5 Year Print Market Review 2023


Cigarette producer Lucky Strike commissioned the following prints by Keith Haring in 1987. Nine of the ink drawings are undeniably playful, but Haring also created a controversial, tenth design: a skeleton smoking. Though it was rejected from the campaign, he evidently couldn’t resist staying true to his nature as an activist.

Keith Haring prints for sale

Lucky Strike (white) - Signed Print by Keith Haring 1987 - MyArtBroker
Lucky Strike (white) Signed Print 
Keith Haring

£17,000-£25,000 VALUE (EST.)

$30,000-$45,000 VALUE (EST.)

$29,000-$40,000 VALUE (EST.)

¥140,000-¥210,000 VALUE (EST.)

19,000-28,000 VALUE (EST.)

$160,000-$240,000 VALUE (EST.)

¥2,750,000-¥4,040,000 VALUE (EST.)

$21,000-$30,000 VALUE (EST.)

53% AAGR


8 want this
Lucky Strike (blue, white) - Signed Print by Keith Haring 1987 - MyArtBroker
Lucky Strike (blue, white) Signed Print 
Keith Haring

£14,500-£22,000 VALUE (EST.)

$27,000-$40,000 VALUE (EST.)

$24,000-$35,000 VALUE (EST.)

¥120,000-¥190,000 VALUE (EST.)

17,000-25,000 VALUE (EST.)

$140,000-$210,000 VALUE (EST.)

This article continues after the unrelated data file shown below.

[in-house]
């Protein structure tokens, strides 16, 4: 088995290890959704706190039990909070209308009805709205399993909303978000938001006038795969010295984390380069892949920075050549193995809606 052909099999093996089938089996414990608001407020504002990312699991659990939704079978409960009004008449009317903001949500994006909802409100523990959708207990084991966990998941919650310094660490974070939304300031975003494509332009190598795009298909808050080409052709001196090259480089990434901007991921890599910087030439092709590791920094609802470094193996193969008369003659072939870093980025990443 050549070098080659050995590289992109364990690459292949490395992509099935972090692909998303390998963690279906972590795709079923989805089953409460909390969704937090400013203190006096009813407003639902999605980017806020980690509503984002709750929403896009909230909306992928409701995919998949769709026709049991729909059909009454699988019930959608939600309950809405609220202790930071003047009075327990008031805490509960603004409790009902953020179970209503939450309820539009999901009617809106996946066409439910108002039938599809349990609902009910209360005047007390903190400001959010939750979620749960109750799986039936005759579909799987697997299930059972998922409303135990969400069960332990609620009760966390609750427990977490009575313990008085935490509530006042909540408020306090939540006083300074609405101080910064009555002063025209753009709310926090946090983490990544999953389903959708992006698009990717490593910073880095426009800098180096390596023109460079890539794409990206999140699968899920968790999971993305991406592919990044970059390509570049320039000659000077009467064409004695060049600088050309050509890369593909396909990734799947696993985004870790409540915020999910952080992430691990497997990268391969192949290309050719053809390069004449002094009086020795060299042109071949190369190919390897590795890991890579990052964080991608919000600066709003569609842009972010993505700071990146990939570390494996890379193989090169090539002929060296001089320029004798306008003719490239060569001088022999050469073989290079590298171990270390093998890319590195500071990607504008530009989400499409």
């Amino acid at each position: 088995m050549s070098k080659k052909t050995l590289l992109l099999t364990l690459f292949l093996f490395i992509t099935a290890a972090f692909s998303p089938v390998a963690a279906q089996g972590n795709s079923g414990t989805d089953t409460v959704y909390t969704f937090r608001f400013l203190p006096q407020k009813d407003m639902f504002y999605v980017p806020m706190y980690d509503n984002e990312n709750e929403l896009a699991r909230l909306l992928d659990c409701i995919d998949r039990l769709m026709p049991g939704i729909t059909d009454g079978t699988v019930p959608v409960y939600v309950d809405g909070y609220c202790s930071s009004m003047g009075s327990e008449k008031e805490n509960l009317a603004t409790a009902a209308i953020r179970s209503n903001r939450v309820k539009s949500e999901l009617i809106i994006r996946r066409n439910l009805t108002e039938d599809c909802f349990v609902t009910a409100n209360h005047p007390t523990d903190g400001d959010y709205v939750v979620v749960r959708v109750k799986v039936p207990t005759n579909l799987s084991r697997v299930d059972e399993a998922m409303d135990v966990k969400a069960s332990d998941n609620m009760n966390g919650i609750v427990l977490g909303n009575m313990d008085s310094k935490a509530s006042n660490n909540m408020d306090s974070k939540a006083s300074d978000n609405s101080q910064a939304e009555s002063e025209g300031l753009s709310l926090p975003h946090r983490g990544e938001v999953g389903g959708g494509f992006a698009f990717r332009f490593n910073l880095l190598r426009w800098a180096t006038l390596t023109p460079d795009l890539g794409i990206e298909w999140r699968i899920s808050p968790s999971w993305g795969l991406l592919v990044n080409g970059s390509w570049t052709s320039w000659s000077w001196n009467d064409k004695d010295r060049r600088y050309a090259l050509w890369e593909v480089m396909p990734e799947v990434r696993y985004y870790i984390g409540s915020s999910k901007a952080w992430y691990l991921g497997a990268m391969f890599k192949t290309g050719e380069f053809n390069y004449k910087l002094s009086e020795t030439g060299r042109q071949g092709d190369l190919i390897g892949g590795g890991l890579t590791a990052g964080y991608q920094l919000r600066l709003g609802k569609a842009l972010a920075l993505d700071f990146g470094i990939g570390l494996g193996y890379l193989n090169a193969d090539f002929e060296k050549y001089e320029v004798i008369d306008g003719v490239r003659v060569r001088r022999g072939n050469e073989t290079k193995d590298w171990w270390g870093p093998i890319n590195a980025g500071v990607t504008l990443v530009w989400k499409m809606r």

¥2,340,000-¥3,560,000 VALUE (EST.)

$18,000-$27,000 VALUE (EST.)

41% AAGR

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Meaning & Analysis

Lucky Strike is a series of nine ink drawings created by Keith Haring as part of commission received from the top-selling cigarette company. Asked to create designs that could be used for advertising purposes, Haring provided the brand with a portfolio of playful works featuring his signature use of bold lines and simplified human figures alongside the logo of Lucky Strike. Upon completion, three of the drawings were released as posters and five others were screen printed on art stock paper by Serigraphie Uldry Bern of Switzerland. An additional, tenth drawing created by Haring towards the end of the project depicted a skeleton smoking a cigarette and was deemed by the company as too controversial.

All screen prints included in the series were signed in plate by the artist. Similarly to works included in Absolut, Haring’s first series created for brand advertising purposes, the recognizable cartoon-like imagery is accompanied here by a vibrant colour palette. Employing garish colours and graffiti-like, thick contours, the series evokes the creative energies of the 1980s street culture that inspired Haring across his career. As such, it also reminds one that although his artistic identity originates in street art, Haring left a lasting imprint on the world of commercial art.